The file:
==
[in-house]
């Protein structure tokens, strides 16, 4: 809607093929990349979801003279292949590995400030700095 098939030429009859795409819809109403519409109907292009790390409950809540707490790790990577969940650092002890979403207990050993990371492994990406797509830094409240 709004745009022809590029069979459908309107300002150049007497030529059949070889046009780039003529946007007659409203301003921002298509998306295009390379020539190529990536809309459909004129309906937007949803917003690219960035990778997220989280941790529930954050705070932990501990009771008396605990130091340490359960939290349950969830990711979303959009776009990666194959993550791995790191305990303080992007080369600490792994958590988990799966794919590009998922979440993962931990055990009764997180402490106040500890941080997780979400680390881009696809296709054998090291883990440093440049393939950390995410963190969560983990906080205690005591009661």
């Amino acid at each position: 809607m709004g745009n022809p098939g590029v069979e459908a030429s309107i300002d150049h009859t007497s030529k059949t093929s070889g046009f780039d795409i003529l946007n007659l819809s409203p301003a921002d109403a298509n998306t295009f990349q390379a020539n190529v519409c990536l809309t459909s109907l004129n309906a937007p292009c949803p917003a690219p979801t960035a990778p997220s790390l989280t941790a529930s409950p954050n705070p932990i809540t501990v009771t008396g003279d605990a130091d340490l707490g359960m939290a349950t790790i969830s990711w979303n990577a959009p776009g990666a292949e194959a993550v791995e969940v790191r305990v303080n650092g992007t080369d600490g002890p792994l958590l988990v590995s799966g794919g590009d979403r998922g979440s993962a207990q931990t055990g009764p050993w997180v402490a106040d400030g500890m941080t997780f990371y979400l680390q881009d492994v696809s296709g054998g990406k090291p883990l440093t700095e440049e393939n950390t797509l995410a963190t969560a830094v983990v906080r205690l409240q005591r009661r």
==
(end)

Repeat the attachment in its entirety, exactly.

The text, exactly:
[in-house]
């Protein structure tokens, strides 16, 4: 809607093929990349979801003279292949590995400030700095 098939030429009859795409819809109403519409109907292009790390409950809540707490790790990577969940650092002890979403207990050993990371492994990406797509830094409240 709004745009022809590029069979459908309107300002150049007497030529059949070889046009780039003529946007007659409203301003921002298509998306295009390379020539190529990536809309459909004129309906937007949803917003690219960035990778997220989280941790529930954050705070932990501990009771008396605990130091340490359960939290349950969830990711979303959009776009990666194959993550791995790191305990303080992007080369600490792994958590988990799966794919590009998922979440993962931990055990009764997180402490106040500890941080997780979400680390881009696809296709054998090291883990440093440049393939950390995410963190969560983990906080205690005591009661």
């Amino acid at each position: 809607m709004g745009n022809p098939g590029v069979e459908a030429s309107i300002d150049h009859t007497s030529k059949t093929s070889g046009f780039d795409i003529l946007n007659l819809s409203p301003a921002d109403a298509n998306t295009f990349q390379a020539n190529v519409c990536l809309t459909s109907l004129n309906a937007p292009c949803p917003a690219p979801t960035a990778p997220s790390l989280t941790a529930s409950p954050n705070p932990i809540t501990v009771t008396g003279d605990a130091d340490l707490g359960m939290a349950t790790i969830s990711w979303n990577a959009p776009g990666a292949e194959a993550v791995e969940v790191r305990v303080n650092g992007t080369d600490g002890p792994l958590l988990v590995s799966g794919g590009d979403r998922g979440s993962a207990q931990t055990g009764p050993w997180v402490a106040d400030g500890m941080t997780f990371y979400l680390q881009d492994v696809s296709g054998g990406k090291p883990l440093t700095e440049e393939n950390t797509l995410a963190t969560a830094v983990v906080r205690l409240q005591r009661r």